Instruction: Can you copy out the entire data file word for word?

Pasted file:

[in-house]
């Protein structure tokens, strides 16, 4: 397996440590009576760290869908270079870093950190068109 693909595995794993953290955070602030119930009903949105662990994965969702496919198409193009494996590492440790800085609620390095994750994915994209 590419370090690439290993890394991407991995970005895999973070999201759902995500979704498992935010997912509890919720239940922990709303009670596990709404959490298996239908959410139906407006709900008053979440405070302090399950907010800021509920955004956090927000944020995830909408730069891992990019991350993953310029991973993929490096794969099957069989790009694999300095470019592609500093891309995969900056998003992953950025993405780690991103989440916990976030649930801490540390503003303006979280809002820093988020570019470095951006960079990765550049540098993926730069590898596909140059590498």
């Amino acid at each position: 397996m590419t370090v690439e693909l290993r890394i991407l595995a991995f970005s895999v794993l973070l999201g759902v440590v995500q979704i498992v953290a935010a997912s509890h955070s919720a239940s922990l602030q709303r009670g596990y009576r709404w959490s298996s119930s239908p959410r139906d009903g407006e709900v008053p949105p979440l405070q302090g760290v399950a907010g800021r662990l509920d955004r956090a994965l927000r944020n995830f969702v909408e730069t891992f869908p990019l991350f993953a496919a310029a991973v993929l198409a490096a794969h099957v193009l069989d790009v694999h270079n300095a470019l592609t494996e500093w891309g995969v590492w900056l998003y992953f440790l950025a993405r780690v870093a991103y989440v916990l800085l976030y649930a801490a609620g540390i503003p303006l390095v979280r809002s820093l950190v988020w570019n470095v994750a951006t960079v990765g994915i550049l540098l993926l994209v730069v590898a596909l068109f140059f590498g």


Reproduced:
[in-house]
């Protein structure tokens, strides 16, 4: 397996440590009576760290869908270079870093950190068109 693909595995794993953290955070602030119930009903949105662990994965969702496919198409193009494996590492440790800085609620390095994750994915994209 590419370090690439290993890394991407991995970005895999973070999201759902995500979704498992935010997912509890919720239940922990709303009670596990709404959490298996239908959410139906407006709900008053979440405070302090399950907010800021509920955004956090927000944020995830909408730069891992990019991350993953310029991973993929490096794969099957069989790009694999300095470019592609500093891309995969900056998003992953950025993405780690991103989440916990976030649930801490540390503003303006979280809002820093988020570019470095951006960079990765550049540098993926730069590898596909140059590498």
């Amino acid at each position: 397996m590419t370090v690439e693909l290993r890394i991407l595995a991995f970005s895999v794993l973070l999201g759902v440590v995500q979704i498992v953290a935010a997912s509890h955070s919720a239940s922990l602030q709303r009670g596990y009576r709404w959490s298996s119930s239908p959410r139906d009903g407006e709900v008053p949105p979440l405070q302090g760290v399950a907010g800021r662990l509920d955004r956090a994965l927000r944020n995830f969702v909408e730069t891992f869908p990019l991350f993953a496919a310029a991973v993929l198409a490096a794969h099957v193009l069989d790009v694999h270079n300095a470019l592609t494996e500093w891309g995969v590492w900056l998003y992953f440790l950025a993405r780690v870093a991103y989440v916990l800085l976030y649930a801490a609620g540390i503003p303006l390095v979280r809002s820093l950190v988020w570019n470095v994750a951006t960079v990765g994915i550049l540098l993926l994209v730069v590898a596909l068109f140059f590498g």